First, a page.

first_img Published on April 10, 2011 at 12:00 pm Contact Michael: mjcohe02@syr.edu | @Michael_Cohen13 Comments Facebook Twitter Google+center_img Finding Refuge: Part 1 of 3Outside the terminal were seven beacons of hope. Clinging firmly and steadfastly to the light blue blankets they had received on the airplane, the Agbossoumonde family cowered in the frigid February temperatures of Syracuse.Minutes earlier, the youngest boy, Gale, couldn’t withstand the cold. He turned and climbed back up the stairs of the plane, trying to get back onboard. A flight attendant stopped him. The 8-year-old turned to his mother and told her they must be in the wrong place.But in their flip-flops, shorts and T-shirts, the seven weary travelers had reached their destination. Owning nothing but the clothes they had on and a few small bags that comprised the entirety of the family’s possessions, they were about to begin a new life.‘I’ll never forget picking them up at the airport,’ said Guy Hart, the family’s sponsor. ‘And they’re standing there with sandals on and just very light clothing. … That’s it. That’s all they had on.’AdvertisementThis is placeholder textAdjo LeMou and six of her children completed a journey that covered 5,344 miles from the African country of Benin to Central New York.But to those people they met here in the United States, everything the Agbossoumonde family encountered before arriving on Feb. 24, 2000, was unimaginable.Mawuena, the third youngest child and currently a sophomore on the Syracuse men’s soccer team, was 10 years old. He remembers only ‘clicks’ of what his family’s life was like in Africa and relies on his siblings and mother to fill in the blanks.He barely recalls when his family fled its home in Atakpame, Togo, following a military upheaval. He has a vague recollection of crossing the border into Benin, where he spent the next seven years of his life.As the years went by, images from spending the better part of a decade in refugee camps became more vivid.Still, he questions the reality of those events. The dichotomy troubles him. He finds himself pondering the fissure in his life as he now attends Syracuse and plays Division I soccer.‘It seemed like it was fake,’ Mawuena said. ‘Did I really live that life, you know. Was it really like that?’***Seated on her couch, Adjo falls over onto her side, smiling as she recalls meeting her husband, Koku Agbossoumonde. With a hint of embarrassment, she says they met at a bar in Togo in the late 1970s.Several months passed, and the two became a couple. Shortly thereafter, Adjo was pregnant with Yaovi, the first of their eight children.The family of 10 lived in a two-bedroom house in Atakpame, a city in the southern half of Togo. Adjo cared for the children while Koku ascended to the rank of commander in the military, said his daughter Dovenin.But on March 25, 1993, a group of armed Togolese dissidents based out of Ghana staged an attempt to kill the nation’s president, Gnassingbe Eyadema. The attack spurred distrust throughout the military. Soldiers thought to be involved with the attackers were hunted.In the months that followed, Koku received a brief leave from duty in another part of the country. He became a target.‘The government said that because he left, they told me that he was a terrorist in Ghana,’ said Adjo, as translated by Dovenin. ‘So they sent other soldiers to come and arrest me and my oldest son.’Upon release, Adjo called her husband and told him not to return home. He went to Benin.Three months later, he sent his best friend to gather his family and transport them via boat across the Mono River into Togo’s eastern neighbor.‘As soon as we were on the other side of the river, he was there,’ Adjo said. ‘I was very happy and happy to be safe.’Two months passed living in the house of one of Koku’s friends. It was then the family entered a refugee camp in hopes of one day making it out of Africa.***For a full year, the 10 Agbossoumondes lived in tents. Their first of two stops at refugee camps put them in an unofficial community of displaced persons.After that, they upgraded to a single room the size of a Syracuse dorm room. It would be home for the next six years. The family made its way to Porto-Novo, the capital of Benin, and entered an officially recognized refugee camp.More than 1,000 people lived in the circular village. Walls enclosed the camp and ensured security for the camp’s inhabitants.‘The majority of the people that lived there were people from the military that are trying to get away from the government,’ Mawuena said.The family hoped for a chance to be relocated. But it would take years.Each day, Mawuena and his siblings left the camp and walked to the nearby grammar and middle schools.After classes ended, the hours from 6 p.m. on were reserved for soccer.‘(The boys) would come home, and instead of doing their homework, they would play soccer with all the other kids,’ Dovenin, his youngest sister, said. ‘And our dad didn’t like that.’Koku had been an aspiring soccer player prior to being drafted. The army selected anyone who appeared fit or strong. He didn’t want his boys harboring similar dreams, only to have them shattered as his were.But the boys played anyway.Mawuena recalls playing during the lunch break and almost every night of the week until it was too dark to see the ball. The ball that changed form almost daily.Without a true soccer ball to use, the kids constructed their own out of socks, paper or tennis balls. Sometimes, they purchased hard plastic balls from the nearby market. If they were lucky, they might be able to borrow a real ball from one of the more wealthy adults.The field was packed-down dirt that turned to mud in the rain. The goals were sticks jammed into the ground. The game remained the same.‘Koku preferred for them to come home, work in the garden,’ Adjo said. ‘After finishing their work in the garden, take a shower, do their homework and go to sleep.‘But all they wanted to do was play soccer.’When he wasn’t playing soccer, Mawuena worked on weekends at the port on the coast of Benin. He traveled to and from the refugee camp and worked a full day for less than an American dollar. His job: watch over a stockpile of gasoline and be sure it wasn’t stolen.The gas was used to fuel new cars coming off the ships. Mawuena was 8 years old.‘There weren’t a lot of kids that did that. It was very rare,’ he said. ‘I just did it for some money, you know. … I just felt like that was my life.’***The interview process was terrifying. The representatives from the U.S. Citizenship and Immigration Services (USCIS) took each individual family member aside and questioned him or her.‘They would divide you up to see if there was the same story of how you got to the refugee camp,’ Dovenin said. ‘And if there was a difference … they would fail you.’Failure meant an inability to leave the camp. It meant waiting for another cycle of relocation.But prior to the interview sessions, the family was ripped apart by the death of Koku. He battled cancer for two years but was unable to receive treatment. His involvement in the Togolese military prevented him from going to France and getting an operation from Doctors Without Borders, said Hart, the sponsor.‘He saved his life by getting out of Togo and getting into Benin,’ Hart said. ‘But the politics followed him.’And as a result, the family was nearly left out of the relocation process. Only military families were being considered to be moved, and with Koku’s death, the Agbossoumondes weren’t qualified.Luckily, a friend of Koku’s talked the people from the USCIS into granting them interviews.Everyone passed — except Djordina, Mawuena’s sister, who had interviewed separately with her husband. So for the second time in less than a year, the Agbossoumonde family was torn. Adjo made the horrifying decision to leave her daughter behind.‘I was going crazy,’ she said. ‘I was very sad. She’s still living over there today.’But the rest of the family was leaving. They knew they were headed to Syracuse, but that name was as foreign as the country they were about to enter.Between 300 to 500 people, all from the refugee camp, shared a plane from Benin to John F. Kennedy International Airport in New York City. There, each family went its separate way.Unsure of what would come next, Mawuena and his mother and siblings transferred onto a flight to Syracuse. All they knew was that the city was in the United States.So as they stepped off the plane and into the cold that midmorning in February, they weren’t even expecting the change in climate.‘We didn’t know it was going to be cold here,’ Mawuena said. ‘It was snowing when we got off the plane. So we were all freezing. It was the first time we’d ever seen snow.’mjcohe02@syr.eduFind Part 2 of Mawuena Agbossoumonde’s story in tomorrow’s edition of The Daily Orange. last_img read more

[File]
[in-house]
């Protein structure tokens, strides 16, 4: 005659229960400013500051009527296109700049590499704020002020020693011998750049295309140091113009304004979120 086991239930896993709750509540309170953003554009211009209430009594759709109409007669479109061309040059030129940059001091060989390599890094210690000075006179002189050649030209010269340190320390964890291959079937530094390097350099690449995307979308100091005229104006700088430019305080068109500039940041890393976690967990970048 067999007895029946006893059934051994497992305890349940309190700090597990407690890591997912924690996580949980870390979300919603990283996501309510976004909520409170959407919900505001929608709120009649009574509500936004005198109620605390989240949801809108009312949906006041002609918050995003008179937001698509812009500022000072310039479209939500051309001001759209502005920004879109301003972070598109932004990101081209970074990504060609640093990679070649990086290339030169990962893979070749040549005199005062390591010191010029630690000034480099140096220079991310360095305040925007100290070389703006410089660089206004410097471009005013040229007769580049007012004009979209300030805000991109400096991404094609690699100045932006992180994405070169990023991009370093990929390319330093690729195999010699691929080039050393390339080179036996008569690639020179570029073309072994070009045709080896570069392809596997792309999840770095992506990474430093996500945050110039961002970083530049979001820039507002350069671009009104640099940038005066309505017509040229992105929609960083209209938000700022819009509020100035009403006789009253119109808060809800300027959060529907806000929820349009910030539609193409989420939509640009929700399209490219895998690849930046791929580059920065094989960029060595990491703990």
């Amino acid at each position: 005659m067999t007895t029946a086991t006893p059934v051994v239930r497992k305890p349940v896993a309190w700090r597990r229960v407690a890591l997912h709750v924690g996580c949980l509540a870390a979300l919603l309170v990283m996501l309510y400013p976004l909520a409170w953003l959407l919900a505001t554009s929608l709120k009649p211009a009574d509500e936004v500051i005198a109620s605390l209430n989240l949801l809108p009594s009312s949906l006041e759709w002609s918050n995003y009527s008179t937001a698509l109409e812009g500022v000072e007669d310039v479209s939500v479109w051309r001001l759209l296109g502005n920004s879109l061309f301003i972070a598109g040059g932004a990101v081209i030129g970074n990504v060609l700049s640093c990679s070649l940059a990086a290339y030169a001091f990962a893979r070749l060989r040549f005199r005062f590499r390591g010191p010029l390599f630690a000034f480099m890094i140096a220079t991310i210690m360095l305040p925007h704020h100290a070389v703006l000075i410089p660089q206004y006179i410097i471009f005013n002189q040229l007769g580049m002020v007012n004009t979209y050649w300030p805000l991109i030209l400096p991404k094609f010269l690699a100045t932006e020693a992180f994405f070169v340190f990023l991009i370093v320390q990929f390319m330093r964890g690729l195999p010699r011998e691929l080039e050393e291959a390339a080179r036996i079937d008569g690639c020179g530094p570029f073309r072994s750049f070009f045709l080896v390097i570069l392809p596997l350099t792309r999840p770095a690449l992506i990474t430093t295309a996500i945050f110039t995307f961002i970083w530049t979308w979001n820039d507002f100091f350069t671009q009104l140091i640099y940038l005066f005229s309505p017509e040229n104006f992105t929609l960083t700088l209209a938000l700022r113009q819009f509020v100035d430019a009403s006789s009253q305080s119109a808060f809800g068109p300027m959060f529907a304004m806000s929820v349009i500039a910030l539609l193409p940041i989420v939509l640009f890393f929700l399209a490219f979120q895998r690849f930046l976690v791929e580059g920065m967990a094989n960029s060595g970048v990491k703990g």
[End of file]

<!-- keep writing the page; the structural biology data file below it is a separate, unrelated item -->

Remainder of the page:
first_img Published on July 9, 2013 at 2:38 pm Contact Jacob: jmklinge@syr.edu | @Jacob_Klinger_ Facebook Twitter Google+ Beckett Wales is one of 37 tight ends on the John Mackey Award Preseason Watch List.The award, named for former Syracuse tight end and Hall of Famer John Mackey, has been given to the best tight end each season since 2000. Wales started every game for SU last season and caught 35 passes for 389 yards and two touchdowns, including one in the Pinstripe Bowl.No Orange player has ever won the award, though former Syracuse tight end Nick Provo was a semi-finalist in 2011.Behind Jarrod West, the 6-foot-2 203-pound junior, Wales is SU’s second-leading returning receiver. Wales is joined on the list by five fellow Atlantic Coast Conference tight ends. Comments AdvertisementThis is placeholder textlast_img read more

first_imgSenior All-American outside hitter Samantha Bricio earned her third consecutive Pac-12 Offensive Player of the Week honors for the week of Sept. 7-13 after her stellar play propelled the women’s volleyball team to an undefeated record and a newly minted No. 3 national ranking.The Guadalajara, Mexico, native is just the second player in Pac-12 history to receive the award three times in a row in one season since Stanford’s Logan Tom did it in 2001. This is Bricio’s sixth all-time weekly conference award and USC’s 62nd all-time weekly honor.This week, the Women of Troy played host to four teams at the Galen Center as part of the 2015 USC Classic tournament. Led by Bricio, USC swept Utah State, Pepperdine, Idaho State and New Mexico to push their record to a perfect 10-0 on the season.Against the Aggies of Utah State, Bricio tied her own  career-high and the USC single-match record with eight service aces. Later that day, Bricio served up five more aces against Pepperdine to mark the 15th time in her career that she served five or more aces in the a match. She also hit at an impressive .404 clip in those four matches, tallying 67 kills to average 5.58 kills per set.In the process, the Women of Troy collected their 29th straight set win with those four sweeps. Bricio was named tournament MVP for the eighth time in her career for a pre-conference tournament, and it was the 13th time she was chosen to be on an all-tournament team.Furthermore, the senior moved up the record books for career kills after the USC Classic, surpassing three former Trojan legends, Katie Haller (ninth), Nancy Hillman (eighth) and April Ross (seventh), to now sit at sixth all-time in USC history with 1,586 career kills.With the help of Bricio’s near unstoppable play this week, USC moved up three spots in the AVCA poll and now sits at No. 3 overall in the nation. It took just 10 games and three weeks for the Women of Troy to jump 19 spots from their preseason ranking of No. 22 overall.Ahead of USC in the poll is   No. 1 Penn State, followed by   No. 2 Texas and rounding out the top five are Nebraska at No. 4 and Florida at No. 5 overall.Around the Pac-12 conference, five more teams are ranked in this week’s AVCA poll, led by   No. 7 Washington, No. 8 Stanford and No. 10 Arizona State. Crosstown rival UCLA is ranked No. 14 overall and Oregon sits at No. 19 in the polls. Lastly, fellow conference member Colorado is also receiving votes.Bricio and the Women of Troy will now prepare for their final week of non-conference play with a trip to Norman, Oklahoma, to partake in the Oklahoma Nike Invitational on Sept. 17-18.last_img read more